By C. Todd Lopez
WASHINGTON (Sept. 24, 2021) -- The Defense Department is asking as many as a half-million ID card holders to go online now and make appointments to renew their IDs -- many of which are past the expiration dates printed on them.
DOD extended the expiration dates electronically to account for the challenges of renewing them in an COVID-19 environment.
Last year when it became apparent that COVID-19 was going to dramatically affect the ability of individuals to congregate or wait in line at ID card offices, the Defense Department electronically extended the expiration dates for many ID cards for several months to allow cardholders a greater amount of time to get those cards renewed.
The extensions primarily benefited the dependents of active-duty service members, Reserve and National Guard service members and their dependents, as well as retirees and their dependents.
Currently, there's a backlog of more than a half-million people who have ID cards that are past the expiration dates printed on them, and it's time to go online and schedule an appointment to get those cards renewed, said Stephen Wellock with the Defense Manpower Data Center.
Right now, the previously extended ID cards for dependents of active duty service members, as well as Reserve and National Guard service members and their dependents, can be used until Oct. 31, 2021. The cards of retirees and their dependents can be used until Jan. 31, 2022.
But Wellock also said some might not have the time they think they have.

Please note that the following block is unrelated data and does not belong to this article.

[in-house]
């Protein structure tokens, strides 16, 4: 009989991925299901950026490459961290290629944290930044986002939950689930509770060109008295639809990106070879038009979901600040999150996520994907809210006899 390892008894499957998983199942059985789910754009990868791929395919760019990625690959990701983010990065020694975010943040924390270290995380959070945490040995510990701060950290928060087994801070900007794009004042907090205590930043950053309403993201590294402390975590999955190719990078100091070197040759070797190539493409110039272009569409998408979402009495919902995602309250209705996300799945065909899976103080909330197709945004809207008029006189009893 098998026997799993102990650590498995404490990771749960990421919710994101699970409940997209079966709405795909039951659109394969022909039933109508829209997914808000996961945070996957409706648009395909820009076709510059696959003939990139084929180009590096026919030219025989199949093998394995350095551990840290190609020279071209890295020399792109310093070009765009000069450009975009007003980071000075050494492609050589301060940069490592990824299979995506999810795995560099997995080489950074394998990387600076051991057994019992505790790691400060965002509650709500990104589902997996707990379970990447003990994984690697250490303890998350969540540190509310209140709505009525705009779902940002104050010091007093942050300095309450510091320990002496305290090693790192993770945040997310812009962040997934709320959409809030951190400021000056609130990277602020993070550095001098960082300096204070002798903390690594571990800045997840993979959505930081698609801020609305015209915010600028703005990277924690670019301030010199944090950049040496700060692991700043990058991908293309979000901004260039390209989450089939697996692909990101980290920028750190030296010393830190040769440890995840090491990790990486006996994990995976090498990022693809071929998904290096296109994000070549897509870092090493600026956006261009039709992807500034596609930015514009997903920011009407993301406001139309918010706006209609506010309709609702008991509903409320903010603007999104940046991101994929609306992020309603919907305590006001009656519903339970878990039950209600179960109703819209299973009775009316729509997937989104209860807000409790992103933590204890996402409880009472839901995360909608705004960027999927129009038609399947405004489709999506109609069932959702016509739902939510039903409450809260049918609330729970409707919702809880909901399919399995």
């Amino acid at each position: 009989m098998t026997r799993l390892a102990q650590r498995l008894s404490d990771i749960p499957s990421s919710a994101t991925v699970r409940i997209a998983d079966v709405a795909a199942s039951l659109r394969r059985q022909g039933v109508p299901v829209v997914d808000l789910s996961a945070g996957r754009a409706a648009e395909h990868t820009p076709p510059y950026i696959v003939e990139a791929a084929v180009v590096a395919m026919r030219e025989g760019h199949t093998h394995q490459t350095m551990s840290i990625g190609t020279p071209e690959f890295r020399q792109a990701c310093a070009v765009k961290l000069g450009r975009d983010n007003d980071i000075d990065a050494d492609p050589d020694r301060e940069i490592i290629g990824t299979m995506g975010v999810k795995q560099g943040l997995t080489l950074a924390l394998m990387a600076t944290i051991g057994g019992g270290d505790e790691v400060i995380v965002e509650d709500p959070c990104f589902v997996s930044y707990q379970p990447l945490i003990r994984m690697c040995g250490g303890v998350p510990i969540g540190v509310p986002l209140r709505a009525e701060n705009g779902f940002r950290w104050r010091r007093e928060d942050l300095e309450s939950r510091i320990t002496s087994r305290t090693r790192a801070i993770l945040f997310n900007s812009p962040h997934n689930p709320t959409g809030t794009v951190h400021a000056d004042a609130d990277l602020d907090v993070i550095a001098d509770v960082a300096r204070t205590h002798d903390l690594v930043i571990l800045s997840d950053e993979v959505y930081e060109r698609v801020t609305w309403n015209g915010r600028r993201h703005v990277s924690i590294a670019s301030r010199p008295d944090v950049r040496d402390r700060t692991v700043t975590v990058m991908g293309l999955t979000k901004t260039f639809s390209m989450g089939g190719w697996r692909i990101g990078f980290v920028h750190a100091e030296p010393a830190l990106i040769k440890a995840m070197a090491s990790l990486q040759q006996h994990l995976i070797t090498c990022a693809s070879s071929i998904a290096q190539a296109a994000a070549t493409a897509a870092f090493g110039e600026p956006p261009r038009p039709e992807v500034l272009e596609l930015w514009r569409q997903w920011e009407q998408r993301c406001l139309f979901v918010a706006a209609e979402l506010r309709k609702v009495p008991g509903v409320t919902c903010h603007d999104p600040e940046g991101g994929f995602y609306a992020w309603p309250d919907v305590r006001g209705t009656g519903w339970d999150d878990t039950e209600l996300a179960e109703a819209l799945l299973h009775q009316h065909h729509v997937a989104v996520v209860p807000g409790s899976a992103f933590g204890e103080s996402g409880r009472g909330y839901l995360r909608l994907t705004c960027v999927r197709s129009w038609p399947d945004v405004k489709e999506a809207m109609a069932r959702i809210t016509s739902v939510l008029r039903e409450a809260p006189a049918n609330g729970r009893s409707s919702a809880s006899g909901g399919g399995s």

For those service members and their dependents and retirees and their dependents whose ID cards expired after July 31, 2021 -- there is no extension.
"You have no extension, your ID card is expired," he said. "You need to get it replaced, for both active duty, Guard and Reserve dependents, and for retirees. So, if a service member's dependent is out there, and their ID card expired on Sept. 7, they don't have until October to get it replaced; their ID card has expired, and they need to make an appointment as soon as possible."
While some family members may have an expired ID card, Wellock said that just because an ID card expires doesn't mean health benefits expire. Those benefits are managed by a different system, he said.
"Their health care is managed by the fact that they're enrolled in DEERS, in the Defense Enrollment Eligibility Reporting System. That's what determines their eligibility for health care. So if somebody's ID card expires on Aug. 7, they don't automatically lose their health care because their card is expired."
An additional change is that while currently cards were previously issued to dependents as young as 10 years old, going forward, cards will only be issued to those dependents who are 14 or older.
Wellock said the department is not planning any further extensions on the renewal of expired ID cards. He said cardholders should begin scheduling appointments now to get their cards renewed. Appointments can be made online to renew ID cards, he said, and cardholders don't need to limit their appointment to the card office they typically visit -- there are many locations that can handle renewals, and many provide a "walk-in" service capability. The DOD ID card facilities are managed and operated by the local installations, so if service members are having difficulty making appointments, they should inform their chain of command.